I didn't respond to comments left on friday's post. But only because the topics deserve more time than a comment response. So today is about bilingualism and tomorrow about Maternelle.
Sarah, who has a very interesting blog about bilingualism and children (babybilingual.blogspot.com), asked about the boys'.
While in graduate school, I worked in a department where a woman from Quebec was a tenured professor. I saw an interview of her on tape, made to be used in basic level French classes during the francophonie unit. And I was very surprised by her attitude. Which was openly hostile (although in a very polite way) towards the 'omnipresence' of American culture. Up until then I had always thought of Quebec as sort of a happy francophone island. They wish. On an island it would be easier, perhaps, to manage the constant flow of all things anglophone. She actually used the word battle. How hard it was for francophone Canada to remain so.
I understand her attitude better now. Because I feel the same way. As I've mentioned before, when you're raising children in two cultures, you want them to feel at home where they live obviously. So Boy2 going to school earlier than I would like, in my ideal world, is fine, but spending too much time there, and therefore, in French, is not.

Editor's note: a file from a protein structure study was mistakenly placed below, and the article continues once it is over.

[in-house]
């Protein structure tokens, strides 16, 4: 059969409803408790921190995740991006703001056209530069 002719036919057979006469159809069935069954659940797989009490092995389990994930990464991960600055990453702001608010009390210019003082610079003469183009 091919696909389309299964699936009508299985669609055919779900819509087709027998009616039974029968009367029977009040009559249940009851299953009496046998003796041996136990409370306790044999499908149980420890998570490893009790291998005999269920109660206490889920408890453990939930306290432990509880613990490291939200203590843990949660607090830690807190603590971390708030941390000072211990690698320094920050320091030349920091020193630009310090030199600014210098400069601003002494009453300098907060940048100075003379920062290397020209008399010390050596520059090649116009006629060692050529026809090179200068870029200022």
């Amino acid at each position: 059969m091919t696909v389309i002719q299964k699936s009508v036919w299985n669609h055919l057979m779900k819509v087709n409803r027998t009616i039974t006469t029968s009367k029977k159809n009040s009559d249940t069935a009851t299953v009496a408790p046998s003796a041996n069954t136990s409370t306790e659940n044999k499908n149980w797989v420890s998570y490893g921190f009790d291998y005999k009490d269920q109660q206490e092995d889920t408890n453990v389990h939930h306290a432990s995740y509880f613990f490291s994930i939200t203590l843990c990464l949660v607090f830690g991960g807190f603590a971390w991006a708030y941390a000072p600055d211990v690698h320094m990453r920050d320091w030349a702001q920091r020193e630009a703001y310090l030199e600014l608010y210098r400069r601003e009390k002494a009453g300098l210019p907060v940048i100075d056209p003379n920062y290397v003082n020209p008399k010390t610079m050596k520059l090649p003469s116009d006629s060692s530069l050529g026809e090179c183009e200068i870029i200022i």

Yesterday, we went for a walk. Husband and a friend were walking futher ahead with the boys and I was trailing behind and talking with friend's wife. Boy1 ran back to see us and said, "Mama, Papa found some mûres!" "You mean blackberries? " I asked. "Yeah, Papa found some blackberries." Other than situations like that, where he's forgotten a word or never learned it, he never speaks French to me. He switches back and forth from one second to the next, depending on who he's talking to. When all four of us are together, the conversation is always in both, between the boys and me in English, between the boys and Husband in French and between Husband and me in French. Interestingly, the boys speak English to each other, which I am hoping will last. Boy2 is, for the time being, far more advanced in English than in French. He never uses French with me but he does use quite a bit of English with Husband. Which won't last - school will take care of that. They have three playmates who are native English speakers now, they don't live in Laval so we don't see them every week, but I try to arrange something a least once a month so they learn childhood English too, not just Mama English and Disney English. The goal being for them to be almost as comfortable in English as they are in French. Which is hard because French is omnipresent, obviously, on my little American island in Laval.